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Old 03-09-2004, 09:26 PM   #1
flamesrock
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Command to clear RAM?


Hi,

Thanks to the help of some knowledgeable people(here and elsewhere), I managed to succusfully set up a server.

Unfortunately, whenever I import a large file using apache/php/mysql, it gets stuck in the RAM. For some reason, its never flushed.

So my question is this: Is there a command to flush the RAM of stuff thats not doing anything? Or a program maybe?

-Thanks

Last edited by flamesrock; 03-09-2004 at 09:27 PM.
 
Old 03-09-2004, 09:57 PM   #2
wapcaplet
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I'm not a memory allocation expert, but I'm fairly certain that flushing out unused RAM is the kernel's job; it's something that should happen automatically.

How do you know your imported file is "stuck" in RAM? What does the output of 'free' (run from the command-line) show?
 
Old 03-09-2004, 10:31 PM   #3
contrasutra
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UNIX kernels aggressively cache things in RAM. It's not uncommon to have 99% of your RAM filled, even when idle.

That's a good thing. What is the point of having free RAM, it doesn't speed you up at all? It's there to be used, so the OS should efficiently use it.

So fear not, the kernel can handle memory management. ;-)
 
Old 03-09-2004, 10:33 PM   #4
flamesrock
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I too thought that job belonged to linux. Can you make out anything from the information below?


09:26:34 up 4:40, 2 users, load average: 0.09, 0.11, 0.03

53 processes: 52 sleeping, 1 running, 0 zombie, 0 stopped

CPU states: 0.0% user 0.3% system 0.0% nice 0.0% iowait 99.6% idle
Mem: 385824k av, 245576k used, 140248k free, 0k shrd, 35836k buff
99668k active, 128664k inactive

Swap: 610428k av, 12144k used, 598284k free 171876k cached



PID USER PRI NI SIZE RSS SHARE STAT %CPU %MEM TIME CPU COMMAND
2062 root 12 0 1524 1480 1320 S 0.1 0.3 0:00 0 sshd
2076 root 14 0 1024 1024 816 R 0.1 0.2 0:00 0 top
1 root 8 0 76 68 52 S 0.0 0.0 0:05 0 init
2 root 8 0 0 0 0 SW 0.0 0.0 0:00 0 keventd
3 root 18 19 0 0 0 SWN 0.0 0.0 0:00 0 ksoftirqd_CPU
4 root 9 0 0 0 0 SW 0.0 0.0 0:00 0 kswapd
5 root 9 0 0 0 0 SW 0.0 0.0 0:00 0 bdflush
6 root 9 0 0 0 0 SW 0.0 0.0 0:00 0 kupdated
10 root -1 -20 0 0 0 SW< 0.0 0.0 0:00 0 mdrecoveryd
11 root 9 0 0 0 0 SW 0.0 0.0 0:00 0 kreiserfsd
136 root 9 0 0 0 0 SW 0.0 0.0 0:00 0 eth0
166 root 9 0 0 0 0 SW 0.0 0.0 0:00 0 khubd
809 root 9 0 608 588 528 S 0.0 0.1 0:00 0 syslogd
812 root 9 0 440 388 388 S 0.0 0.1 0:00 0 klogd
815 root 9 0 520 464 464 S 0.0 0.1 0:00 0 inetd
818 root 9 0 1088 972 884 S 0.0 0.2 0:00 0 sshd
 
Old 03-09-2004, 10:47 PM   #5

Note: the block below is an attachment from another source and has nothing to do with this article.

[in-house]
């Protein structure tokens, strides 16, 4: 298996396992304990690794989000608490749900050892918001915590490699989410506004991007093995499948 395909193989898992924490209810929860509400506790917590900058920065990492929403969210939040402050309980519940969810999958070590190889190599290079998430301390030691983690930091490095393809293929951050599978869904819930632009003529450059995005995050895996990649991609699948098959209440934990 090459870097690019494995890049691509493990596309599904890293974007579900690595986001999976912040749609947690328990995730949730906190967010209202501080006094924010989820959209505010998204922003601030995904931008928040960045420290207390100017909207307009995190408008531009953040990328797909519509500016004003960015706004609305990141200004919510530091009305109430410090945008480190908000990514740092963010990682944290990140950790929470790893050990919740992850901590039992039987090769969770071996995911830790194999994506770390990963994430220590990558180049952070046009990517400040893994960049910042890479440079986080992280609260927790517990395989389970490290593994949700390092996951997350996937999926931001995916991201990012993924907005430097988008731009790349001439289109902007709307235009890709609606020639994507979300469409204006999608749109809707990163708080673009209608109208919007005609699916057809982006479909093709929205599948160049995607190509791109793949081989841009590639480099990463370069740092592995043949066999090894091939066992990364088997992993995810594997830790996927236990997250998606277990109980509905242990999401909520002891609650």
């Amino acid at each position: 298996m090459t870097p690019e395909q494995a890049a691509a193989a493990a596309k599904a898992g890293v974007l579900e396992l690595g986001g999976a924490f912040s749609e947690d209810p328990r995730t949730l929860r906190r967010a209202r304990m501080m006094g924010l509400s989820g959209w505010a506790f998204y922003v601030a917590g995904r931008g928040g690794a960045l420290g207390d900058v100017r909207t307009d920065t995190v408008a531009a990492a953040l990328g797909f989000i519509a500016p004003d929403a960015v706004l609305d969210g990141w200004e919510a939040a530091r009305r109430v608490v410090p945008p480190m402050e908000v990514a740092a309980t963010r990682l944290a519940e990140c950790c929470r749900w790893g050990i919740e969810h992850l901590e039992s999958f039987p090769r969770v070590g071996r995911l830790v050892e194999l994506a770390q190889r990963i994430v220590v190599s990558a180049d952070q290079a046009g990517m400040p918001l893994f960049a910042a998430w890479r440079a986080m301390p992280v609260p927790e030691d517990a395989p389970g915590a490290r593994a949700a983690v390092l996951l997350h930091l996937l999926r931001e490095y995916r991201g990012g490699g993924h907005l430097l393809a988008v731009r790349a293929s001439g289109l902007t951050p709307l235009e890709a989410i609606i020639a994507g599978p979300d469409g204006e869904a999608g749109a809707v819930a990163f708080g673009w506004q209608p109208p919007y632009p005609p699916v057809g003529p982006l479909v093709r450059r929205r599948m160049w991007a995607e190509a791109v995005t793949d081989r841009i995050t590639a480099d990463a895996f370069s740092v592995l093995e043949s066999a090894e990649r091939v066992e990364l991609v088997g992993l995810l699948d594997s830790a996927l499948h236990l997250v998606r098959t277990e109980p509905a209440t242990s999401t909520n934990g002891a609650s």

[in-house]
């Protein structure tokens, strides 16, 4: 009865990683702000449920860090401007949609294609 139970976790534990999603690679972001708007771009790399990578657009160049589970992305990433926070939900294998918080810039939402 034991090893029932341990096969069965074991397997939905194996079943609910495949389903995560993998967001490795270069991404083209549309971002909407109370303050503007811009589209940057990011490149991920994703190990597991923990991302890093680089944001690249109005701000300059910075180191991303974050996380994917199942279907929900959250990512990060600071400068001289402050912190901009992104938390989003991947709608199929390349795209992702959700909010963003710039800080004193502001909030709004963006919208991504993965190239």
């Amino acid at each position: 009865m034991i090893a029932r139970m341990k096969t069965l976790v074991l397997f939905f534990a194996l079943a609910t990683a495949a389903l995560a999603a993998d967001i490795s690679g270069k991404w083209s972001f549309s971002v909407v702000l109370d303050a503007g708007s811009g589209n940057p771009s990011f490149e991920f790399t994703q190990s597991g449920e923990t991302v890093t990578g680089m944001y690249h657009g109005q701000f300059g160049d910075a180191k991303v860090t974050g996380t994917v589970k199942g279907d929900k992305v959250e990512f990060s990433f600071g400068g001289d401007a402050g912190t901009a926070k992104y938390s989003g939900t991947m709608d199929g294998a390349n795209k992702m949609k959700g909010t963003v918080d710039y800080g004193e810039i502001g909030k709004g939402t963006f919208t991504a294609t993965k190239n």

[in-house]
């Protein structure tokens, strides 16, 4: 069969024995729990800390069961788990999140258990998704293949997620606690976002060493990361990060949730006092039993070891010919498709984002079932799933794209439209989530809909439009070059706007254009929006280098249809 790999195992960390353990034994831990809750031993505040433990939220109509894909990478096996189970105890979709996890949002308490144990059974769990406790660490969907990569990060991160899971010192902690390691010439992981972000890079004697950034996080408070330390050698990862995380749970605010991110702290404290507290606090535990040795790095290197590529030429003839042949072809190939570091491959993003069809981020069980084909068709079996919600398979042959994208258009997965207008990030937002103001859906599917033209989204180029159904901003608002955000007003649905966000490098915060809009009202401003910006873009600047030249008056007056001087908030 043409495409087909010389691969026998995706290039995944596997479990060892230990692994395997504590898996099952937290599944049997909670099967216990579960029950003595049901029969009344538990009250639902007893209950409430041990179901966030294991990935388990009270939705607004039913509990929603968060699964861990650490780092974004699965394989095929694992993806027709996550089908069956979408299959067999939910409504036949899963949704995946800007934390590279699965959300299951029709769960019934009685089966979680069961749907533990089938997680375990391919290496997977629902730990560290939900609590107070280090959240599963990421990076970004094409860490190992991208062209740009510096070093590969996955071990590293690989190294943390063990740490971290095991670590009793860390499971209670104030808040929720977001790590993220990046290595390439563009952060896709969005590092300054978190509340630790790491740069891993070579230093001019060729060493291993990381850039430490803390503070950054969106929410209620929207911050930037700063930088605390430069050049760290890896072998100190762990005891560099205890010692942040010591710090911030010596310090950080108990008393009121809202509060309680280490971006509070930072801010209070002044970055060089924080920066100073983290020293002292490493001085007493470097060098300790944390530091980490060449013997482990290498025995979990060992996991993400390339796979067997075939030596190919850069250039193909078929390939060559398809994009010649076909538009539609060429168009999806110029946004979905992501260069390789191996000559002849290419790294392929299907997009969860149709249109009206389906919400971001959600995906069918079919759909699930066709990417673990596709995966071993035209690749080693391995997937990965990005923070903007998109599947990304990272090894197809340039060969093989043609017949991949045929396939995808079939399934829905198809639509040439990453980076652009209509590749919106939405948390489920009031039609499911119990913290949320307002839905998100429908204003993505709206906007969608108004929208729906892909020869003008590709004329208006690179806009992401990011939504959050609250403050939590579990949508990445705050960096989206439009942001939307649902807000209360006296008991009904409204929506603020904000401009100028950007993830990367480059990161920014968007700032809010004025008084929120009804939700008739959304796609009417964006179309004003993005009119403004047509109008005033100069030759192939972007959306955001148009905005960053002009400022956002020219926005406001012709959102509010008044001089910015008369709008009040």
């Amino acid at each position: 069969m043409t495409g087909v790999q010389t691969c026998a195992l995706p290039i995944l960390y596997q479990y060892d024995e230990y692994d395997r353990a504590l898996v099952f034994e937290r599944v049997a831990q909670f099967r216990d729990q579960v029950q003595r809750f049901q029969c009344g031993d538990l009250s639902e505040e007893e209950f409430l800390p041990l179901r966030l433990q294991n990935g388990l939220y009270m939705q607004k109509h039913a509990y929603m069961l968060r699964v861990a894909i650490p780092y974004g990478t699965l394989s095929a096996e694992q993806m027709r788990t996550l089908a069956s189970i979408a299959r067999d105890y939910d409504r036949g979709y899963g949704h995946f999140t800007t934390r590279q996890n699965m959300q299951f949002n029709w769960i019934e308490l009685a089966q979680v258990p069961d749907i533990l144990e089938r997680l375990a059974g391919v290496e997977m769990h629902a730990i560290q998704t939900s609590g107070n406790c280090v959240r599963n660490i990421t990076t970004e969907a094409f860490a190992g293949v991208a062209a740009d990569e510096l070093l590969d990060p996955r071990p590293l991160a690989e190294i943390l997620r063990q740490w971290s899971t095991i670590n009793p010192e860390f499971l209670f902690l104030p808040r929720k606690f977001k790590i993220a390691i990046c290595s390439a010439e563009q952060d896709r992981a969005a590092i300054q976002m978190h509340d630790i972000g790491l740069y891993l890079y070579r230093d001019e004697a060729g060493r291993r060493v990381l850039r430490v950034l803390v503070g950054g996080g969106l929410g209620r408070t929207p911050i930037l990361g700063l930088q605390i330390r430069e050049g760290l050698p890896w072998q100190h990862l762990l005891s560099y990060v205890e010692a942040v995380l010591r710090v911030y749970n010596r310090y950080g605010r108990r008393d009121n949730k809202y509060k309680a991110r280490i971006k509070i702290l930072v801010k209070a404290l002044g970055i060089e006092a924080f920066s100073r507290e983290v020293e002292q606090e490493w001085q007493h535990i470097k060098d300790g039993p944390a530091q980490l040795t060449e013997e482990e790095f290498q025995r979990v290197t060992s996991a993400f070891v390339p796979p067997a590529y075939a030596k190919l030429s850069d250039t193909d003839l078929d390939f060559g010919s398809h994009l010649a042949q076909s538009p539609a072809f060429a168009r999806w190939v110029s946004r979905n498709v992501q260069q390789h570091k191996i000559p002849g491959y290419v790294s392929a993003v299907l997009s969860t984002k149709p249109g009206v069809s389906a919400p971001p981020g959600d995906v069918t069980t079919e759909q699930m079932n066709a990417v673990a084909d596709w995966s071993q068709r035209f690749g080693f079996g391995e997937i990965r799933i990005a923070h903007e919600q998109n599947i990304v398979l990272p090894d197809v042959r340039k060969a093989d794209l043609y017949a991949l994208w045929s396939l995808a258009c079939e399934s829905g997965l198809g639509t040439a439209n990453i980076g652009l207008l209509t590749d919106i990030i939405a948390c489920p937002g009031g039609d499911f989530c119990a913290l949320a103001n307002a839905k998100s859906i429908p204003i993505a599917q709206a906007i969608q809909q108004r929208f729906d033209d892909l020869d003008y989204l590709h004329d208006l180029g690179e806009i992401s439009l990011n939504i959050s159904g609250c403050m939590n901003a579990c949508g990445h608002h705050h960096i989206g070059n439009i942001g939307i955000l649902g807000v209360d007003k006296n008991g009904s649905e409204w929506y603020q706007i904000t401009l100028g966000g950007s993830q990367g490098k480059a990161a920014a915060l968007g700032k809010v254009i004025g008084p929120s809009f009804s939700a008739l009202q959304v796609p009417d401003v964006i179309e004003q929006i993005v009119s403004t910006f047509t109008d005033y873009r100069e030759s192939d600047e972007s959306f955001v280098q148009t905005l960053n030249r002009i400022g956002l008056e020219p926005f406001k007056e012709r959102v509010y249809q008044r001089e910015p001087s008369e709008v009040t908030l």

flamesrock
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woops! posted that before I saw your reply. Thanks. that makes perfect sense.

So if a task needs memory, an idle one will be terminated?
 
Old 03-10-2004, 02:18 AM   #6
urzumph
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No, it will simple remove un-needed information from ram or write to swap. Should you run out of ram + swap, then I think the most memory hogging process is killed. (This can be configured further in 2.6.x I believe)
 
Old 11-22-2004, 05:41 PM   #7
midtown266
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hey, ive got another question, so if the ram is filled, and linux starts writing to the swap, what if our swap is a whole heck of a lot slower, and I would much rather have it write to the ram.

Im asking this because my ram gets filled up, and then it starts writing to my swap, but my swap is an old piece of crap hard drive i stuck in there for extra storage, so does it put the new processes in the ram and move old ones to swap? Or does it just write the new processes to anything thats open?
 
Old 11-22-2004, 06:25 PM   #8
scuzzman
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New ones go to RAM, then, as a process is brought to the foreground, it's taken from swap and put into RAM, and one from RAM is put into SWAP
 
Old 11-22-2004, 06:38 PM   #9
Lleb_KCir
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Quote:
Originally posted by scuzzman
New ones go to RAM, then, as a process is brought to the foreground, it's taken from swap and put into RAM, and one from RAM is put into SWAP
is that true for both windows and *nix? IIRC that is how windows handels swap too, just not as effective as *nix at keeping things were it belongs.
 
Old 11-22-2004, 06:41 PM   #10
scuzzman
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AFAIK that's how its done in both. I do know though, that win makes mistakes a lot and "forgets" to move something into RAM and out of the paging file before trying to execute it. But, in essence, they're supposed to work roughly the same.
 
  


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